- Returning to nursery
- Transitioning to nursery or reception after lockdown
- Helping under 5s through the coronavirus crisis
- Top tips for parents and carers
- Coronavirus: From the perspective of a baby or young child
- Advice for professionals working with young children
- Child in Mind podcast
- Coronavirus: Keeping in mind the children of high conflict separated parents
- Additional support
Returning to nursery
Are you feeling worried about how the children in your setting will cope with the return back to nursery?
As we move closer to babies and young children returning to nursery, we need to consider how their experiences over the past months will have affected them, and what impact this may have on their transition back into childcare.
Our Early Years in Mind team have put together these resources to help early years workers to start planning now for how they may be able to help oil the wheels of this important transition, and make it as stress free for young children as possible.
How can early years workers help manage the transition back to nursery?
8 ways parents and carers can help manage the transition back to nursery
Join Early Years in Mind
The Early Years in Mind learning network is a free network for early years staff and practitioners. By joining the network you will have access to termly newsletters and events, updates on current research, thinking and training, in regards to the mental health and wellbeing of babies, infants and their families.
View Early Years in Mind.
Register to join Early Years in Mind.
Transitioning to nursery or reception after lockdown
Lockdown has led to many children under 5 being unable to access nursery, reception or other early years settings. In this episode we explore the impact of changing routines on under 5’s and how we can best support children to transition (back) to nursery or reception. Skye Blyth-Whitelock discusses children’s experiences with an Early Years Locality Leader and a nanny, working with young children.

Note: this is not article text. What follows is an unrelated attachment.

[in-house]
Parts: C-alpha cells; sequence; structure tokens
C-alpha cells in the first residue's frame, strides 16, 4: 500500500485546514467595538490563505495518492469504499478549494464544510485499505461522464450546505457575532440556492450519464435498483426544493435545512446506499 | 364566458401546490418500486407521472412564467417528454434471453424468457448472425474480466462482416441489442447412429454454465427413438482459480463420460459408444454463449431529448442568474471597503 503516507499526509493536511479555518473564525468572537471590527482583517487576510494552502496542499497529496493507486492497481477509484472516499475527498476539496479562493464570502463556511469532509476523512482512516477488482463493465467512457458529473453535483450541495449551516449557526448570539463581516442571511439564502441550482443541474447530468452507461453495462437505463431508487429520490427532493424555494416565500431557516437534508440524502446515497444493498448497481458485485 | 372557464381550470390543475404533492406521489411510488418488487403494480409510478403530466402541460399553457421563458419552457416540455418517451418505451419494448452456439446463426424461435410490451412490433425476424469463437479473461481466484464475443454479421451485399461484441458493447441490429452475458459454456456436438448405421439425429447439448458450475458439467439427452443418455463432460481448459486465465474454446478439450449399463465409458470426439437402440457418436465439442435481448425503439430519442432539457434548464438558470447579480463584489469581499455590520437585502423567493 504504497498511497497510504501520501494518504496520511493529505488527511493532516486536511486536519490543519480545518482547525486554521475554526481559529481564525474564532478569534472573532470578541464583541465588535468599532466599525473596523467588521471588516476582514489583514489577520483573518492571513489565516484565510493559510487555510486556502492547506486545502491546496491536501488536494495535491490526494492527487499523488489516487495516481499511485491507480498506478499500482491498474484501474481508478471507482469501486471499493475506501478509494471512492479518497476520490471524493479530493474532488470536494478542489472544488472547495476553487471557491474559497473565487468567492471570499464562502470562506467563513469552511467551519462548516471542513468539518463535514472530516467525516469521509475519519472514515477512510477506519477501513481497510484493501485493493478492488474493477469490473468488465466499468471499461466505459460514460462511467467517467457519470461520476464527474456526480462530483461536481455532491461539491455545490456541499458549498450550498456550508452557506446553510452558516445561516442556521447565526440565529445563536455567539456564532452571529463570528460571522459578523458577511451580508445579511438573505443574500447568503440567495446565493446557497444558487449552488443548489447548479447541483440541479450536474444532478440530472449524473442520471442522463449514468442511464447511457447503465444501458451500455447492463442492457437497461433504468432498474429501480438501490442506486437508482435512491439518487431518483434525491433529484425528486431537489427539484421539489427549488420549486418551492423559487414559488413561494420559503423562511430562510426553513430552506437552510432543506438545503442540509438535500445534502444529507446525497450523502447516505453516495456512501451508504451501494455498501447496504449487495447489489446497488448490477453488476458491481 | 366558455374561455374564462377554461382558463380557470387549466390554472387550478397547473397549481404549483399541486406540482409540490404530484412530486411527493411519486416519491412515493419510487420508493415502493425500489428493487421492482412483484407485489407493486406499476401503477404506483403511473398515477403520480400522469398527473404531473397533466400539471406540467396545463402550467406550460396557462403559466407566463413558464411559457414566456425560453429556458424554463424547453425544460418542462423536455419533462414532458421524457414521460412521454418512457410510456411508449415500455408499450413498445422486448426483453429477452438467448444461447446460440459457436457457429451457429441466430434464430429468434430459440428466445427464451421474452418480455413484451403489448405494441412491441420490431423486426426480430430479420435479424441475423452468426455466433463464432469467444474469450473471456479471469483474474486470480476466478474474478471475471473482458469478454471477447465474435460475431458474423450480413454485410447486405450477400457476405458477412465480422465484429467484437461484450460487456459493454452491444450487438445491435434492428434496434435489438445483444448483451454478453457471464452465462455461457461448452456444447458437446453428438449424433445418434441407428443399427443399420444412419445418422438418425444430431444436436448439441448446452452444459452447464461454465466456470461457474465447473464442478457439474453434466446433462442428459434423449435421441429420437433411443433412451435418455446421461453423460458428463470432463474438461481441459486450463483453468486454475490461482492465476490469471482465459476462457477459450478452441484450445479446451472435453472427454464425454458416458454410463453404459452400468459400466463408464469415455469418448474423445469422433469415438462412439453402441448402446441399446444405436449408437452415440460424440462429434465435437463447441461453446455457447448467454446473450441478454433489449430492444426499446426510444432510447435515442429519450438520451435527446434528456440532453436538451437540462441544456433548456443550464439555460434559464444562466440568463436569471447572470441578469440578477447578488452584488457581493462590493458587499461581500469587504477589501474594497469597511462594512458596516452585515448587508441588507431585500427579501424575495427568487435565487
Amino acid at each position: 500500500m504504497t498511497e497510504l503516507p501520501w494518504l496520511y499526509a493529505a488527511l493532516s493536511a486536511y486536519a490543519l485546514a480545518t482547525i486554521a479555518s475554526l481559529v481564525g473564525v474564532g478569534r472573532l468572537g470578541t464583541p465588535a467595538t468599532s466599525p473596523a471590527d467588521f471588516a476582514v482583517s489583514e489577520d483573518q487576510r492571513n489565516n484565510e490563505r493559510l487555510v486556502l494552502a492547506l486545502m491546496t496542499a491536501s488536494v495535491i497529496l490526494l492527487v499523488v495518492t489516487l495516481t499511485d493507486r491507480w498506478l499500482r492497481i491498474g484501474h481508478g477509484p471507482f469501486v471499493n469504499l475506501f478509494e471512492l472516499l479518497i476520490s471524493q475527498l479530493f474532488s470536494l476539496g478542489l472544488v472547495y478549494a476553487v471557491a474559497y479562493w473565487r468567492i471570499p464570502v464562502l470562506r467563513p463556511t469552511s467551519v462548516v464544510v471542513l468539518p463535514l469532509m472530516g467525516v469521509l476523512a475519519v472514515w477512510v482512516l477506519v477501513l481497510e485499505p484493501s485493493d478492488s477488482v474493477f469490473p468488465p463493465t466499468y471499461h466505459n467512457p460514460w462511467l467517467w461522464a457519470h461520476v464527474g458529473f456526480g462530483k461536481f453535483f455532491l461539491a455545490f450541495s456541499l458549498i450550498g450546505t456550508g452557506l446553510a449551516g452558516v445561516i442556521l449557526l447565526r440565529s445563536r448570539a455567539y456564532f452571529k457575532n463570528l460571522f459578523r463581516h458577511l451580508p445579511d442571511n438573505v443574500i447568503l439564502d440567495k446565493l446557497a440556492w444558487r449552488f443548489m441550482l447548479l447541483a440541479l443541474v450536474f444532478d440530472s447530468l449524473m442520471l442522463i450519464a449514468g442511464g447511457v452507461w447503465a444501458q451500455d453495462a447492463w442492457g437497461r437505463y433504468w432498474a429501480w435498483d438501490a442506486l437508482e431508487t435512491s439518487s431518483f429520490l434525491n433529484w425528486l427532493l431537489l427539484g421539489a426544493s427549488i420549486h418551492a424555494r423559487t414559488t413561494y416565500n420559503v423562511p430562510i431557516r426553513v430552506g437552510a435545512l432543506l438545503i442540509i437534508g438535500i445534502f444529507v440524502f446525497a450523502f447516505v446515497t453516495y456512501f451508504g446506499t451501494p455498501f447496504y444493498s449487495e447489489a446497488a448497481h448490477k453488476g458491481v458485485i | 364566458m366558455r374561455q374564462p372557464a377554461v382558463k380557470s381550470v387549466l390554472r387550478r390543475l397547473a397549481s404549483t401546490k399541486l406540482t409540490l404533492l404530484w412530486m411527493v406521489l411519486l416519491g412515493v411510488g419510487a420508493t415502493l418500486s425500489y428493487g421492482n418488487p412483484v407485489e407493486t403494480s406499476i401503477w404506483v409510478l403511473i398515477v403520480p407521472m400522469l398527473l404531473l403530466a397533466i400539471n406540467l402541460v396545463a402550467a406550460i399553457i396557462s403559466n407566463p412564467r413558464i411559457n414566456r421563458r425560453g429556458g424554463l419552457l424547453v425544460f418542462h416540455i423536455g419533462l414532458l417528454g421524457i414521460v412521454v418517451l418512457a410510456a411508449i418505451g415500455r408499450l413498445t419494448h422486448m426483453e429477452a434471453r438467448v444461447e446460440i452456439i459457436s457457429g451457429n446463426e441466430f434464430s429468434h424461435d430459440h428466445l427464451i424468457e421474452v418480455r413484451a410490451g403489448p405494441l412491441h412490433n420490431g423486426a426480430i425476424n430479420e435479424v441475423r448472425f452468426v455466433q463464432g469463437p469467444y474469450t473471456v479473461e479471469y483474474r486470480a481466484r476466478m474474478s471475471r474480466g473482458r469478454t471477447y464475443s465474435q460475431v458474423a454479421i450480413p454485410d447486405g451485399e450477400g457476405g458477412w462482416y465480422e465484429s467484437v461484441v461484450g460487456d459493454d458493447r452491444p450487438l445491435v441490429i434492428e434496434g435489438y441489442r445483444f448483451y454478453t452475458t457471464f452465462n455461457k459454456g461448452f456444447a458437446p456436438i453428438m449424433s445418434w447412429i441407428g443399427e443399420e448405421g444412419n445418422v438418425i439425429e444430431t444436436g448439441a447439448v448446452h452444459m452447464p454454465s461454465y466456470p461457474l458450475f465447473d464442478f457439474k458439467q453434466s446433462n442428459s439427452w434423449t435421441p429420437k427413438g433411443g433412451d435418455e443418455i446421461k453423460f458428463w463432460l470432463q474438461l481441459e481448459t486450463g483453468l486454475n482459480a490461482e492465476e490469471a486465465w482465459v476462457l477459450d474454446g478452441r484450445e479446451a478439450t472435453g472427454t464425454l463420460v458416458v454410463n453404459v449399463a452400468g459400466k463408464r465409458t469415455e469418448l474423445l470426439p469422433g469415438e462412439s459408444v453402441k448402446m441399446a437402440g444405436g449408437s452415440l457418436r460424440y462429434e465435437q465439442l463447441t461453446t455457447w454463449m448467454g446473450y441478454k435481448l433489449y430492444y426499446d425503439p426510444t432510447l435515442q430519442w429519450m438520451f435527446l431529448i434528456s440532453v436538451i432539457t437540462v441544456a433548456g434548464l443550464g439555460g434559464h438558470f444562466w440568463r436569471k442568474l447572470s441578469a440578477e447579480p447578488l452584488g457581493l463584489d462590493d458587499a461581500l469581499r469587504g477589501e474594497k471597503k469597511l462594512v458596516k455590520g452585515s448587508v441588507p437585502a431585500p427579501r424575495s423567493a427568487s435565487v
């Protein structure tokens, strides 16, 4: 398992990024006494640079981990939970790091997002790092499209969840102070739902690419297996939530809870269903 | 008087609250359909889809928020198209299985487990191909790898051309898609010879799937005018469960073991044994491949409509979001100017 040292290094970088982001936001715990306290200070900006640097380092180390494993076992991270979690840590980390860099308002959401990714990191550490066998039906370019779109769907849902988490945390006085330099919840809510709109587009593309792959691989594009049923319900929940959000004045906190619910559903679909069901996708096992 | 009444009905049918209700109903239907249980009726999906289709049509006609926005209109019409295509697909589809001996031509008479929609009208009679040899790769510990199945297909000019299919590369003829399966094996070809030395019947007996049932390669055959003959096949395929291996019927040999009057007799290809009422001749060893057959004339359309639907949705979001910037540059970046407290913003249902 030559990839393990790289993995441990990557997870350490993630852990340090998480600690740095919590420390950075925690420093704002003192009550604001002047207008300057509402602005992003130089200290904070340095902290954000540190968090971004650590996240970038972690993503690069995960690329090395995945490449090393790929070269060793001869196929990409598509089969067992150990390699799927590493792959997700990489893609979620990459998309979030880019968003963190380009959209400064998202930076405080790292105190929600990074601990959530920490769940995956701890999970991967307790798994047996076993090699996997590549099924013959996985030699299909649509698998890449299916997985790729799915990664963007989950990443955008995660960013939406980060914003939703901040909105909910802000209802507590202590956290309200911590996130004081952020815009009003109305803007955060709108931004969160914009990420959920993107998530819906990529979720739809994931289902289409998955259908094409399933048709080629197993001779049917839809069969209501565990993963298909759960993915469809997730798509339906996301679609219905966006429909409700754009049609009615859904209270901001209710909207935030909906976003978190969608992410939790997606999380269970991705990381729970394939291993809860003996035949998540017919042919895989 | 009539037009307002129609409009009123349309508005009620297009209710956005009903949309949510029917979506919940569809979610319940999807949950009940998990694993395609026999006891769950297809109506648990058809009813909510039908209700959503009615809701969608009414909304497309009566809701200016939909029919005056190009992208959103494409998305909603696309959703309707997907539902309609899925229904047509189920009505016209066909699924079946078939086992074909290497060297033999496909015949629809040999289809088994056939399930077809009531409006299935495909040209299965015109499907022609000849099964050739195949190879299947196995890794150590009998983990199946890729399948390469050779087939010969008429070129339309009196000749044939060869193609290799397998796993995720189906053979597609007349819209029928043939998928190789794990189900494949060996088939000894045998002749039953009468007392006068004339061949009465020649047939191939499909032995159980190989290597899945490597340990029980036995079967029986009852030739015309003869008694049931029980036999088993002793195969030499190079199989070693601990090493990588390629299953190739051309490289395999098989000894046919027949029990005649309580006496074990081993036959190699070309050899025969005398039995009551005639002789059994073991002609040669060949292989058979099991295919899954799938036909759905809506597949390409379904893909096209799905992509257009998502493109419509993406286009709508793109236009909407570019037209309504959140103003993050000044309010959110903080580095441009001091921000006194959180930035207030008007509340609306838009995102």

Helping under 5s through the coronavirus crisis
The coronavirus crisis affects everyone, including babies and young children. They might be affected by the anxiety of their parents, huge changes to their routine, or by a variety of losses, like not being able to see family members or no longer having contact with playmates. If you are an early years worker, a parent, or a carer, there may be ways you can help!
Top tips for parents and carers
Families play a hugely important part in supporting each other at times of uncertainty or concern especially as you will probably be spending more time together because of home working, school closures, and other public health measures.
This pdf provides some simple advice and guidance to parents and carers to help families work together and support one another during the coronavirus outbreak.
Coronavirus: From the perspective of a baby or young child
Dr Camilla Rosan of the Anna Freud Centre explores the potential impact of the current situation on the youngest members of our society. She urges early years professionals to reach out to parents and carers with tangible offers of support for the weeks ahead.
Advice for professionals working with young children
Services working with children and young people are well aware of the uncertainty which communities are facing, and the impact this could have on mental health. There are ways in which you can provide key support in your own setting in the midst of changing times.
Child in Mind podcast
Our Child in Mind 'Bonding with your baby' podcast explores what it means to securely bond with your baby, how this bonding can affect your child's development as well as useful advice for parents to support this bond.
Presenter Claudia Hammond is joined by Dr Linda Mayes, the Arnold Gesell Professor of Child Psychiatry, Pediatrics, and Psychology in the Yale Child Study Center and expectant mum, Rhian Filbey.
Listen to Bonding with your baby
Coronavirus: Keeping in mind the children of high conflict separated parents
Dr Emma Morris of the Anna Freud Centre urges professionals to keep in mind the children of separated parents during the coronavirus lockdown. While the challenges are many, this should not lead to a loss of support. We can play a huge part in helping parents mediate, mobilising networks and checking in with the child.